by Stan Smith
Why do we go to church? Have you ever asked yourself that? I know I have. When I was a younger Christian, I was quite sure that it was an institutional thing. I didn't see it as some sort of evil (like too many disaffected folks do these days), but I thought it was more of ... an unnecessary good. It wasn't a command, to be sure. You could be just as a good of a Christian without it -- of that I was sure.
Maybe it's the product of years. You know, "Wisdom comes with age" ... that kind of thing. Maybe it's the product of too much experience of my own misguided ideas. You know, "We learn from our mistakes" ... that kind of thing. Maybe it is a product of not allowing my personal preferences cloud my understanding the Bible. Whatever it is, I don't see it that way anymore. Amid an ever-growing number of Christians who are moving away from attending a local church, I am becoming more certain that it is biblically recommended ... nay, commanded.
So, why go to church? There are a variety of reasons, good ones. Some recommend church attendance. Some command it. I'll do the commands first.
The first, foremost, and most obvious command to assemble together with other believers locally ("church") is the command in Hebrews 10. "Not forsaking the assembling of ourselves together" is the unavoidable phrase (Hebrews 10:25). The author of Hebrews even offers reasons for why. "Let us hold fast the confession of our hope without wavering" (Hebrews 10:23). "Let us consider how to stir up one another to love and good works" (Hebrews 10:24). "Encouraging one another" (Hebrews 10:25). This command to not forsake assembling together is predicated on the need for interaction between believers. If churches today understood this, it might radically change how they "do church", but their negligence does not provide an excuse to disobey the command.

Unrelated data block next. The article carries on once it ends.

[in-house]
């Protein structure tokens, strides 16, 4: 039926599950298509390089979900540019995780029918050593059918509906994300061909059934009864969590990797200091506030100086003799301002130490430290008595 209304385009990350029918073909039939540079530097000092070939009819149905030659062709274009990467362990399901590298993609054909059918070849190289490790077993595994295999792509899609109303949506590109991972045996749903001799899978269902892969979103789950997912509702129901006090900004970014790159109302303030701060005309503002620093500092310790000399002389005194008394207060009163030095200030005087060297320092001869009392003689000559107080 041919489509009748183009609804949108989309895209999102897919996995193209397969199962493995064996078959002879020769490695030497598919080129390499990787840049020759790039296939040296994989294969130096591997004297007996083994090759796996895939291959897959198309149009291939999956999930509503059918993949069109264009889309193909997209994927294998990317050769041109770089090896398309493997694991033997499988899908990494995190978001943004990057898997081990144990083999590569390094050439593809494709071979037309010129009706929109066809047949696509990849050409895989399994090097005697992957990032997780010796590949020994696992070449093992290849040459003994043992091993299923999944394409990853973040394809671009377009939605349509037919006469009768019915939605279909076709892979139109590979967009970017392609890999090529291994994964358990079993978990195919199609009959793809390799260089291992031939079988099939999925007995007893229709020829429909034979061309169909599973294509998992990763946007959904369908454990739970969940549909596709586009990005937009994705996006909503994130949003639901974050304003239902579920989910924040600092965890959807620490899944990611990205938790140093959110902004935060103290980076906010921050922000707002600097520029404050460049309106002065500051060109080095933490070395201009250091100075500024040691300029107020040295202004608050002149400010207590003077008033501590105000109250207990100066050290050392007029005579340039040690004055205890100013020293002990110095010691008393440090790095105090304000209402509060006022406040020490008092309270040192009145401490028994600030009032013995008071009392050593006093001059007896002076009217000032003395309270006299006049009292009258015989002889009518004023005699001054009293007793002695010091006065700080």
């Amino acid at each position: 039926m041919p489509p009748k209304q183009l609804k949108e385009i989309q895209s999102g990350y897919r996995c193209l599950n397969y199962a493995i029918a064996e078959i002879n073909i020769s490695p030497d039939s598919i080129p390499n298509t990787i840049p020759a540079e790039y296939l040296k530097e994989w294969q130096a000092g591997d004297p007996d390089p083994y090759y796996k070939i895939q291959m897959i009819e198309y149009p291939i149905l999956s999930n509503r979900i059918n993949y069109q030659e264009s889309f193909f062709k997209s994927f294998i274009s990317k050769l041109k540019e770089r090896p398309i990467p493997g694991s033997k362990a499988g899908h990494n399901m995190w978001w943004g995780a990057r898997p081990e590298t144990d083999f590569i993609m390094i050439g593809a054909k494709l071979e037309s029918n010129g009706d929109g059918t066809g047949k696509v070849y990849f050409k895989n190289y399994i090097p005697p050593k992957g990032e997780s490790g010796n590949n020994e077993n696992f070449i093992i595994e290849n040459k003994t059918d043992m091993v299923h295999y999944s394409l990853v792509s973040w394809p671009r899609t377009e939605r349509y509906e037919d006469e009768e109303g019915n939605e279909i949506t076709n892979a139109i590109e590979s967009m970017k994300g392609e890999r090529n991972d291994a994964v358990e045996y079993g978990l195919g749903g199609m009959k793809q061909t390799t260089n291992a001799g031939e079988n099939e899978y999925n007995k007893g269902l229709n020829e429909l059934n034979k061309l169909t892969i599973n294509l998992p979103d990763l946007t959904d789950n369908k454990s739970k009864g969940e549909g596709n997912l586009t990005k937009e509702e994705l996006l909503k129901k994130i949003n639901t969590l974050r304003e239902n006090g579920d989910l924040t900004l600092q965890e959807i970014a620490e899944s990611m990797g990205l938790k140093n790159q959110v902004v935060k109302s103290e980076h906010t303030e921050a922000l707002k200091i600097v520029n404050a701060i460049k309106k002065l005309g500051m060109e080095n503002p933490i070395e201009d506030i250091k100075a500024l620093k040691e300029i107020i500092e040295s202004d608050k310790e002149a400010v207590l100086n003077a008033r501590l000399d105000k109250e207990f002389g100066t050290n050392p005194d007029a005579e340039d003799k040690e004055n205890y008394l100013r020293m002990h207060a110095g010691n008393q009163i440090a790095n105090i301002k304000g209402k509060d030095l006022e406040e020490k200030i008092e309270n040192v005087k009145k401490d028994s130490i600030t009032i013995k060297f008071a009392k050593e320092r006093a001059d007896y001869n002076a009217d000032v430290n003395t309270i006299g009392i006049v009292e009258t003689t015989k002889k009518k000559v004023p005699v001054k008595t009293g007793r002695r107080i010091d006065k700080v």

That this is a command should be obvious in the examples we get from Scripture. The first church had this sort of method of attendance: "Day by day, attending the temple together and breaking bread in their homes" (Acts 2:46). It was their habit, you see, to gather. They met for the preaching of the Word, to share the Lord's Supper, and to give to ministry. Paul writes most of his epistles to churches, local gatherings of believers. Going to church wasn't odd or optional; it was the norm.
The second "command" isn't as direct, but neither is it ambivalent. Paul writes to both Timothy and Titus about, among other things, church polity. How do we "do church"? He explains the qualifications for elders and deacons. This isn't a direct command, but it is a command. If you are going to eliminate "church" as a local gathering of believers, an organization, then you would necessarily negate any need for elders or deacons. They are part of the structure that is "church". And they are, apparently, normative. (Paul didn't seem to be offering suggestions of what it might be like if some Christians who already are "the church" decided to gather together as a group. He seemed to be offering the instructions on how it ought to be.) The same is true for instructions in 1 Corinthians 11,14, for instance. Paul gives instructions on how to "do church", a waste of time if church was intended to be some nebulous, entirely optional gathering of believers.